Eight-year-old Gabrielle Curtis sat with her legs dangling through the sunroof of her grandmother’s car Saturday, surveying the parking lot of the AT&T Center as the mid-morning sun beat down overhead.

From her vantage point, Curtis could see lines of cars all around. Some cars had posters attached to their doors or paint on their windows with the messages “No Justice, No Peace” or “Reopen the Cases.”

Curtis spent time earlier in the morning writing her own message on the back window of her grandmother’s car: Black Lives Matter. The “i” in Lives was dotted with a heart. More hearts drawn in light blue paint encircled the three words, filling up the back windshield.

Karla Broadus brought her granddaughter to the Drive for Black Lives event Saturday morning to teach her more about the Black Lives Matter movement. It’s a topic Broadus is passionate about – she’s the Director of African American Studies at the University of Texas at San Antonio and is teaching the school’s first Black Lives Matter course this fall.

“What better way to show students the movement matters then to show up here myself?” Broadus said.

People raise their fists in solidarity as cars leave the AT&T Center parking lot for the car caravan Drive for Black Lives. Credit: Bonnie Arbittier / San Antonio Report

The Saturday morning event was one of the many protests that have taken place in San Antonio since the May 25 killing of George Floyd by a Minneapolis police officer.

In the days after Floyd’s death, San Antonians met daily, often gathering or marching near the headquarters of the San Antonio Police Department. They repeatedly called on District Attorney Joe Gonzales to reopen the cases of Antronie Scott, Marquise Jones, and Charles “Chop” Roundtree, Black men who were killed by police in San Antonio.

Since May, the daily events have petered out, but organizations calling for reform have formed to sustain the movement. Twenty organizations, including some of the new ones, joined together for the Drive for Black Lives event on the National Day of Action for Black Lives.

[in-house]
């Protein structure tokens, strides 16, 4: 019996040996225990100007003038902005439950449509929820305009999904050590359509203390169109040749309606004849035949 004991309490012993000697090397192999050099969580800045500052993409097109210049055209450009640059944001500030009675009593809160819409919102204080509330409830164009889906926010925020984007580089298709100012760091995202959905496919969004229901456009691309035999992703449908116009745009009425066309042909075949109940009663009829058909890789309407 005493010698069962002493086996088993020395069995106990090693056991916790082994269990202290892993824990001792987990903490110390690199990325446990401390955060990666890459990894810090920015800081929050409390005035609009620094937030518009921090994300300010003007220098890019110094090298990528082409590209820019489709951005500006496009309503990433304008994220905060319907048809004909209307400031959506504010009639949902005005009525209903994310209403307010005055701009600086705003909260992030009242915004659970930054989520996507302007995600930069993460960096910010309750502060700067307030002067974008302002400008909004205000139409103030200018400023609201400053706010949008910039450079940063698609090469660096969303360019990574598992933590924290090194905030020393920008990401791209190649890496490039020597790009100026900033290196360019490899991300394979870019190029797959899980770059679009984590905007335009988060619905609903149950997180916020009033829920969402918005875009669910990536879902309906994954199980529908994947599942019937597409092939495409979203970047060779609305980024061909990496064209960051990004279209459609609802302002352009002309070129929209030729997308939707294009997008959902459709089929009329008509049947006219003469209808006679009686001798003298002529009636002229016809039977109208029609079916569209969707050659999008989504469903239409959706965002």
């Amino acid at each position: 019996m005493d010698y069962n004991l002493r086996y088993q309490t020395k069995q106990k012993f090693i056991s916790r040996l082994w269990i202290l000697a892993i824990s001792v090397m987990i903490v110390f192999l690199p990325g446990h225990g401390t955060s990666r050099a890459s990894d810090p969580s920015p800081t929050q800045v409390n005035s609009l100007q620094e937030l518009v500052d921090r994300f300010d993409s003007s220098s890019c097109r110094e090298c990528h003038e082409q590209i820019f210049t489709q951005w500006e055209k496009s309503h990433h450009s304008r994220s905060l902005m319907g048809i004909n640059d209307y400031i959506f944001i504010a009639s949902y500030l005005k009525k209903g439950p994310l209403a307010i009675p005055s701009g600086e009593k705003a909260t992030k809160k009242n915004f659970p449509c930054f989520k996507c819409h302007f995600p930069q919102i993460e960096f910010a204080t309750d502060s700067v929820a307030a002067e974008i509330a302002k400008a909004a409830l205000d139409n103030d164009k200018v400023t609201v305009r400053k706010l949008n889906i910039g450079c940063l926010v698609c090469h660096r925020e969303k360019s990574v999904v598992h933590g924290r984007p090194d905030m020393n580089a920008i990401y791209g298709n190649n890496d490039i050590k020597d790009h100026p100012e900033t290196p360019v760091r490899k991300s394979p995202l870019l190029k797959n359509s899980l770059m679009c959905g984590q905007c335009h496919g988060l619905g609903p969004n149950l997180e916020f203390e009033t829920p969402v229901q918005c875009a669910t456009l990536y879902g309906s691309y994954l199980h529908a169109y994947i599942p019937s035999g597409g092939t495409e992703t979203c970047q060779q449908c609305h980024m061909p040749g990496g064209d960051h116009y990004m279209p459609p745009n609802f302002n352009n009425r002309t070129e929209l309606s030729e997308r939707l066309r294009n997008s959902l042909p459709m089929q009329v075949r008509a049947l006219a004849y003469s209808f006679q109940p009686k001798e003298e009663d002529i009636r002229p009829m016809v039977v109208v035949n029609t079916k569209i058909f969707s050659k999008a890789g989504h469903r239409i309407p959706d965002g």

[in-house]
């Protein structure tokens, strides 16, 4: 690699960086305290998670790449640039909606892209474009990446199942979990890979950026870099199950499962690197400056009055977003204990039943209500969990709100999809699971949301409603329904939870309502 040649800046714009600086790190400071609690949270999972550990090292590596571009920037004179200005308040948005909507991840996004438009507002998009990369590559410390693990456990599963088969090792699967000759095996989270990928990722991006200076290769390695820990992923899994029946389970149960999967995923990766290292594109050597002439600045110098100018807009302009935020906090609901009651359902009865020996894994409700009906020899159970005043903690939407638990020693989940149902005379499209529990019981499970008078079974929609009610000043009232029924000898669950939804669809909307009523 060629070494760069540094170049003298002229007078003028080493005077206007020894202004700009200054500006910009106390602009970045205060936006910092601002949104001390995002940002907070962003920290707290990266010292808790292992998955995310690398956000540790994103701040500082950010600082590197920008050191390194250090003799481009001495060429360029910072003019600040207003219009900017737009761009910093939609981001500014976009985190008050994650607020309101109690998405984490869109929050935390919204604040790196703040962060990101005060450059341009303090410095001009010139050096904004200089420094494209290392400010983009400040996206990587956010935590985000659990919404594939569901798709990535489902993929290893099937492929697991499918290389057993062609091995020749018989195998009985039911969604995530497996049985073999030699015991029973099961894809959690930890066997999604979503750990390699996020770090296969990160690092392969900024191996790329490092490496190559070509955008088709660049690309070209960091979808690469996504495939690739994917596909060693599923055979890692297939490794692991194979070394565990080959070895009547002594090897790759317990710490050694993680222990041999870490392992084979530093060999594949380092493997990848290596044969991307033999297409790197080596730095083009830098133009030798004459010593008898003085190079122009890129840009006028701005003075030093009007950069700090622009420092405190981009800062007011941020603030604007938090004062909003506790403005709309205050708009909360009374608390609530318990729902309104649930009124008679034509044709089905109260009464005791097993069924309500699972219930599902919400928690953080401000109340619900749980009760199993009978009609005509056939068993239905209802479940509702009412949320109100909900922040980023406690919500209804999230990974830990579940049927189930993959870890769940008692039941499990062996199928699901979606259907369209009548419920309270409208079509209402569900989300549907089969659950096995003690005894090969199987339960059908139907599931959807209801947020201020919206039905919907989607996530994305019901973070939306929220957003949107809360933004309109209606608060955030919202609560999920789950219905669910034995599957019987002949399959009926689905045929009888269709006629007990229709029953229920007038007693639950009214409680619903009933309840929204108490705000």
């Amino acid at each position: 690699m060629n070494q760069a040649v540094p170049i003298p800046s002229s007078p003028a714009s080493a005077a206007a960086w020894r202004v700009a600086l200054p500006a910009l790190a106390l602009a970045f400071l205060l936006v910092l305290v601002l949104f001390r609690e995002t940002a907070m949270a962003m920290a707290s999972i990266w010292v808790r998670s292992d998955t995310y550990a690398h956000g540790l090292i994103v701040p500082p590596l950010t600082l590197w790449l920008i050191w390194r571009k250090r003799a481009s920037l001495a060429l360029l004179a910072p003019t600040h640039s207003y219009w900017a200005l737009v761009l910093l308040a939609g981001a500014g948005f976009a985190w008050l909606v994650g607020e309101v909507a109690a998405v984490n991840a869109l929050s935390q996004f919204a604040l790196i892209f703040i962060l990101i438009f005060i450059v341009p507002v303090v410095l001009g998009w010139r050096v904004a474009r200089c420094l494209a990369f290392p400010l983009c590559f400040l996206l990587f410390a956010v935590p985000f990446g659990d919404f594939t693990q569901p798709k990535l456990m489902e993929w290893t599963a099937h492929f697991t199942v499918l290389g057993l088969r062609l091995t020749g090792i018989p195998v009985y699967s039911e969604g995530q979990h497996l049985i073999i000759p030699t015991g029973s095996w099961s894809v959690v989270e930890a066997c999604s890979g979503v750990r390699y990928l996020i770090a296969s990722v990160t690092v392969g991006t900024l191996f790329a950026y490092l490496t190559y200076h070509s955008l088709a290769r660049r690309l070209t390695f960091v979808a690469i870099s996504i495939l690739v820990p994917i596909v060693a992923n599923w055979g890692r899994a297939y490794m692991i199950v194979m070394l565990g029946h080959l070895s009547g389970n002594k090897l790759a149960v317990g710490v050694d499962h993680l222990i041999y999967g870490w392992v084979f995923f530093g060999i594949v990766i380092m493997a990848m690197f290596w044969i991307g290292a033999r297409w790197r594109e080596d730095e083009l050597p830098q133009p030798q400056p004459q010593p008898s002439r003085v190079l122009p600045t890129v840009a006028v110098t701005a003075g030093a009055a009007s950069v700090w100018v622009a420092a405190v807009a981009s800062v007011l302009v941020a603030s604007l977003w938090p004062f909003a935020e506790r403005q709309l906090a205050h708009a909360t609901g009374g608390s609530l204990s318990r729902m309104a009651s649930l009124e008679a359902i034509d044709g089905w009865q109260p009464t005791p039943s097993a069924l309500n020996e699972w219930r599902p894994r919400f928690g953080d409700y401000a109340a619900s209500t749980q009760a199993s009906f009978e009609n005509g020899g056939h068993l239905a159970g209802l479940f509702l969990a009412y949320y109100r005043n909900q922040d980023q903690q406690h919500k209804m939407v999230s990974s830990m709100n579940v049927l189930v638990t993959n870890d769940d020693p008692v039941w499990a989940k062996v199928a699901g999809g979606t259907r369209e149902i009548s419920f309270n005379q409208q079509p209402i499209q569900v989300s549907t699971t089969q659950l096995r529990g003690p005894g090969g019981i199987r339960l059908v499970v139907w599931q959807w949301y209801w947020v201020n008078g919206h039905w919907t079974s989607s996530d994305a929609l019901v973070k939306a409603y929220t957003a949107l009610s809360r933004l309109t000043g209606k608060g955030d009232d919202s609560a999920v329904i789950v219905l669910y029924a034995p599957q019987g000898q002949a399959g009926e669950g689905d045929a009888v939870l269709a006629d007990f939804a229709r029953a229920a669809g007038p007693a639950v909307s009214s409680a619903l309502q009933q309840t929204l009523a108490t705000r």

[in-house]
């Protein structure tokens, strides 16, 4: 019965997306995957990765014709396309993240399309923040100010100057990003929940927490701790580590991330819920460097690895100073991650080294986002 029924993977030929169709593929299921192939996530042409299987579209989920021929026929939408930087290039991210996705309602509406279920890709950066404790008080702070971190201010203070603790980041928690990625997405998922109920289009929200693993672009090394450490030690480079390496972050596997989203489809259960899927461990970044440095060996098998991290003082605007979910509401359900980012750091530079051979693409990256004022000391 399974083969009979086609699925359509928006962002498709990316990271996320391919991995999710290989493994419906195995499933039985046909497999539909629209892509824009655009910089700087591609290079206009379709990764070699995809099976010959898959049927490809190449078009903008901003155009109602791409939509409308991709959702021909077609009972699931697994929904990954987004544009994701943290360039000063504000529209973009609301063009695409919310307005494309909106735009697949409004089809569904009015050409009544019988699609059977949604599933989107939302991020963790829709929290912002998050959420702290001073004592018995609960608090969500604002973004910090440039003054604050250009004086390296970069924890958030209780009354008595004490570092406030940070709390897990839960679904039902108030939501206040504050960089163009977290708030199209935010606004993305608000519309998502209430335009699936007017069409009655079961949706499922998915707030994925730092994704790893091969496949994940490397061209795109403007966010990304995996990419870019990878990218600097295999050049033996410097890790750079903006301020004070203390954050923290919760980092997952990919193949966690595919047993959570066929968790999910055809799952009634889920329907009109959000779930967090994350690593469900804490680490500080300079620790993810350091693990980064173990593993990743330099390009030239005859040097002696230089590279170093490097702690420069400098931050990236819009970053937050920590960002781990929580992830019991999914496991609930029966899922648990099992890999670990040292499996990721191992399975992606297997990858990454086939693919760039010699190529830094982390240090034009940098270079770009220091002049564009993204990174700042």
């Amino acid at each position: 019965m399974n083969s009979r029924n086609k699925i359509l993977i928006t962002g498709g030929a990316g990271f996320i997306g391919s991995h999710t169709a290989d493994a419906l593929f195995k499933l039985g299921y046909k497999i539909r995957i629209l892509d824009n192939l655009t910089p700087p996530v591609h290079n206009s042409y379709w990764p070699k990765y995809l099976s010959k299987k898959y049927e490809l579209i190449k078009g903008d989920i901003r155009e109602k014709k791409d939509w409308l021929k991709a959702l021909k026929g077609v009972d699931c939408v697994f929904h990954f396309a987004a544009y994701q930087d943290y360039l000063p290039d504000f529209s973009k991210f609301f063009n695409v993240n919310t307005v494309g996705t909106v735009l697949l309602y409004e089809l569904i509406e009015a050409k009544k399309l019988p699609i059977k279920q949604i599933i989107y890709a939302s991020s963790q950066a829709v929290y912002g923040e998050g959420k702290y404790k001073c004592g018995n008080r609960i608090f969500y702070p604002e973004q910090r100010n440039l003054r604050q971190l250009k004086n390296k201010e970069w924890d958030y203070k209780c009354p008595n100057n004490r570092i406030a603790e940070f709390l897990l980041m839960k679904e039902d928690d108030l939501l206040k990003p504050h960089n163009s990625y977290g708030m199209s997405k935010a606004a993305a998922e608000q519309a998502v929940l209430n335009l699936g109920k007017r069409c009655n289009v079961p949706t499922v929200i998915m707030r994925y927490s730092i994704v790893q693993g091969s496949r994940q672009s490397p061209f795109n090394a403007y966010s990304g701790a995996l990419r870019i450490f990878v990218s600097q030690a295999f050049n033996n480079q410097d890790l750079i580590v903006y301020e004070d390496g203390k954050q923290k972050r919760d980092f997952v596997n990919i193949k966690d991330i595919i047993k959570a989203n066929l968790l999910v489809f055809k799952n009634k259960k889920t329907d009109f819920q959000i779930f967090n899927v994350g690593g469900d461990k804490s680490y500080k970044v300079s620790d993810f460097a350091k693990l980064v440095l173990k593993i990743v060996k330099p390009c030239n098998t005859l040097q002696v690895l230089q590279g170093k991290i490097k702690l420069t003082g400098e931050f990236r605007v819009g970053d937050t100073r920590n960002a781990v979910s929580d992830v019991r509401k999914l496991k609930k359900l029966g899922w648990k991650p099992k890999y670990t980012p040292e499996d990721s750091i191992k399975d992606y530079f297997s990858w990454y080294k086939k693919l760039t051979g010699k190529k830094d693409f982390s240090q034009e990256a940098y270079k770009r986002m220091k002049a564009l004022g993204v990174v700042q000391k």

Cars began pulling into the AT&T Center’s Lot D at 10:45 Saturday morning. First, drivers dropped off donations for the San Antonio Food Bank, and then pulled their cars into orderly lines where they would wait for the caravan to start through downtown to Monterrey Park, located on the city’s West Side.

“We’re going to take up the whole Commerce [Street],” event organizer Camille Wright said. “Even after they leave the car caravan, they can’t wash their car until they get back home, so they are able to go back into their communities with these messages.”

Camille Wright. Credit: Bonnie Arbittier / San Antonio Report

Before cars departed the lot, Wright and other organizers addressed the crowd over a microphone. Many of the drivers parked their cars and gathered around the speakers to listen.

They renewed their calls for the reopening of cases concerning the deaths of Roundtree, Jones, and Scott. They also said they were committed to the Black Lives Matter movement. Several speakers encouraged those present to register to vote, fill out the census, or provide feedback on the City’s budget.

Before drivers got back into their cars, Mario Salas, a former city councilman and the chairperson of the San Antonio Coalition for Police Accountability, led the group in a chant of “Black Lives Matter.”

In the sixth line of cars, 15 vehicles back, Tracy Grant sat in the drivers’ seat of her white SUV with three kids in the back and her windows rolled down. She hadn’t planned on participating in the caravan and only drove into Lot D Saturday morning to drop off some donations for the food bank.

But when Grant saw the cars lining up, she recalled the conversations she had with her two Black sons about how to interact with police as they grew older. She decided to stay.

Grant’s kids, ages 9, 10, and 11, helped decorate her car with signs, taping red paper hearts to the side windows. They wanted Grant to pass out the remaining paper hearts to remind everyone along the way that they were all in this together.

Just after noon, Grant’s white SUV was among the cars that peeled out of the parking lot on the way to Monterrey Park, with the cacophony of car horns leading the way.

It’s not unusual for San Antonians to honk in celebration at the AT&T Center when the Spurs win a game. This time, the honking out of the parking lot was for a different reason.

Emily Donaldson reports on education for the San Antonio Report.